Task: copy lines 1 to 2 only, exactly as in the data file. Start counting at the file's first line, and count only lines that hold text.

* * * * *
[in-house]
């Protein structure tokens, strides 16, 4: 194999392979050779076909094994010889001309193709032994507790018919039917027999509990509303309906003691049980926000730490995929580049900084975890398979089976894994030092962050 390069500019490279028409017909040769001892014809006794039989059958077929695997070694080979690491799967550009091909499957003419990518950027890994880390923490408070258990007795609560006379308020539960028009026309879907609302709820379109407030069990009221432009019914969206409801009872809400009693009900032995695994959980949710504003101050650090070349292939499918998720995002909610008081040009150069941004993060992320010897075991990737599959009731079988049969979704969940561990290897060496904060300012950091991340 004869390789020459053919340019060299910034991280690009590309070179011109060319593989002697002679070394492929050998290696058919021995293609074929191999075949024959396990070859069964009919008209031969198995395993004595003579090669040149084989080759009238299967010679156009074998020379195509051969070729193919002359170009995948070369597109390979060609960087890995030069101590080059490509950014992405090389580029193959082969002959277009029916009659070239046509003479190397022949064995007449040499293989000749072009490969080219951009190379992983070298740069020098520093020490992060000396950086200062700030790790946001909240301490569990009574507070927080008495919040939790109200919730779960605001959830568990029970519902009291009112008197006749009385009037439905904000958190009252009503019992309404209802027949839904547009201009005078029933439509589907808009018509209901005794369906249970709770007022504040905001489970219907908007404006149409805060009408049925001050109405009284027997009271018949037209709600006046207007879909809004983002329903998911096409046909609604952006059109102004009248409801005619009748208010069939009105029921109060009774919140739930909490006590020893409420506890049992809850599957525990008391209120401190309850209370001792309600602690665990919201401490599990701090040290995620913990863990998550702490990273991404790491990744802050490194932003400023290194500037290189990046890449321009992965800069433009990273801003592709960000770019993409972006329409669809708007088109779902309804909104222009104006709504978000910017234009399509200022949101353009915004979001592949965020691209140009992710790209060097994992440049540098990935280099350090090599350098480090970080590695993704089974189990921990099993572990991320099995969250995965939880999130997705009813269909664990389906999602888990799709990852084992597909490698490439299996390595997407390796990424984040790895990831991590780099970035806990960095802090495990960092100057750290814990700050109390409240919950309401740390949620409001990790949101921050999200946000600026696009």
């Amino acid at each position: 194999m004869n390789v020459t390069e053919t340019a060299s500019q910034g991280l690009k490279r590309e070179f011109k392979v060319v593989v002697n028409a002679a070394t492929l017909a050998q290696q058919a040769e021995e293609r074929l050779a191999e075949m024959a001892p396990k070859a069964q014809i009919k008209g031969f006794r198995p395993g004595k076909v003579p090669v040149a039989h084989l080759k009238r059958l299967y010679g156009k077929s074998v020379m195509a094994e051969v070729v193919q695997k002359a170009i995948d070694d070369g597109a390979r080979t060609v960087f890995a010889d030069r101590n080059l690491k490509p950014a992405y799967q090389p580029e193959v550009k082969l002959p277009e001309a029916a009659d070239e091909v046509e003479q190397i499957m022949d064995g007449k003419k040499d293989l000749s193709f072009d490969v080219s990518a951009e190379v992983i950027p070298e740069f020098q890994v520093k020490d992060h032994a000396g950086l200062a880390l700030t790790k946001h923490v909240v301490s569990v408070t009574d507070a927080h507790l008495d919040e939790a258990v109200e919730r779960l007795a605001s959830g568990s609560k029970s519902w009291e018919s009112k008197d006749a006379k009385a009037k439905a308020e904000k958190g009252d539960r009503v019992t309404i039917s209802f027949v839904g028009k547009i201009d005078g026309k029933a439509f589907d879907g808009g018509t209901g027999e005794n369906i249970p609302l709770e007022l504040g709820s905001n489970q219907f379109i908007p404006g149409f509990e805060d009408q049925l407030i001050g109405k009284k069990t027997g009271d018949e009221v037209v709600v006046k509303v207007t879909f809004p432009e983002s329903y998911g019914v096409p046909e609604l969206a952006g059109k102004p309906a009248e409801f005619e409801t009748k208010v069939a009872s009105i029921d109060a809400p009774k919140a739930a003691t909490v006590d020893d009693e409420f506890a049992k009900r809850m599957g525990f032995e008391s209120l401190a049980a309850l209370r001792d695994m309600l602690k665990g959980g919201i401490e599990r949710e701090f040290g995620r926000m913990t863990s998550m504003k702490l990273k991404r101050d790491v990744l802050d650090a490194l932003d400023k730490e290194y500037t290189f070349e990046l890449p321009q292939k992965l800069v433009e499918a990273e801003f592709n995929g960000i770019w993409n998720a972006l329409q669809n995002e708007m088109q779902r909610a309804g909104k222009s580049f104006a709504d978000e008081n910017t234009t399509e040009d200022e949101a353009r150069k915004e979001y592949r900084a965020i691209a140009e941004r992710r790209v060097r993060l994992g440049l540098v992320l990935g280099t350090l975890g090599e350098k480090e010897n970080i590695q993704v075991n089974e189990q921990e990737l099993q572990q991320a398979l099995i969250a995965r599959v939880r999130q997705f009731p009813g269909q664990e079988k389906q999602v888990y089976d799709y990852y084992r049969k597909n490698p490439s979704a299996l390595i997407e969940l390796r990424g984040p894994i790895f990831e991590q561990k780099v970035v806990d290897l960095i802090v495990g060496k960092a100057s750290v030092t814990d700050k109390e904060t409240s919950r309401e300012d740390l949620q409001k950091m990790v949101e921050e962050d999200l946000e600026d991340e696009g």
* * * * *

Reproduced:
[in-house]
């Protein structure tokens, strides 16, 4: 194999392979050779076909094994010889001309193709032994507790018919039917027999509990509303309906003691049980926000730490995929580049900084975890398979089976894994030092962050 390069500019490279028409017909040769001892014809006794039989059958077929695997070694080979690491799967550009091909499957003419990518950027890994880390923490408070258990007795609560006379308020539960028009026309879907609302709820379109407030069990009221432009019914969206409801009872809400009693009900032995695994959980949710504003101050650090070349292939499918998720995002909610008081040009150069941004993060992320010897075991990737599959009731079988049969979704969940561990290897060496904060300012950091991340 004869390789020459053919340019060299910034991280690009590309070179011109060319593989002697002679070394492929050998290696058919021995293609074929191999075949024959396990070859069964009919008209031969198995395993004595003579090669040149084989080759009238299967010679156009074998020379195509051969070729193919002359170009995948070369597109390979060609960087890995030069101590080059490509950014992405090389580029193959082969002959277009029916009659070239046509003479190397022949064995007449040499293989000749072009490969080219951009190379992983070298740069020098520093020490992060000396950086200062700030790790946001909240301490569990009574507070927080008495919040939790109200919730779960605001959830568990029970519902009291009112008197006749009385009037439905904000958190009252009503019992309404209802027949839904547009201009005078029933439509589907808009018509209901005794369906249970709770007022504040905001489970219907908007404006149409805060009408049925001050109405009284027997009271018949037209709600006046207007879909809004983002329903998911096409046909609604952006059109102004009248409801005619009748208010069939009105029921109060009774919140739930909490006590020893409420506890049992809850599957525990008391209120401190309850209370001792309600602690665990919201401490599990701090040290995620913990863990998550702490990273991404790491990744802050490194932003400023290194500037290189990046890449321009992965800069433009990273801003592709960000770019993409972006329409669809708007088109779902309804909104222009104006709504978000910017234009399509200022949101353009915004979001592949965020691209140009992710790209060097994992440049540098990935280099350090090599350098480090970080590695993704089974189990921990099993572990991320099995969250995965939880999130997705009813269909664990389906999602888990799709990852084992597909490698490439299996390595997407390796990424984040790895990831991590780099970035806990960095802090495990960092100057750290814990700050109390409240919950309401740390949620409001990790949101921050999200946000600026696009």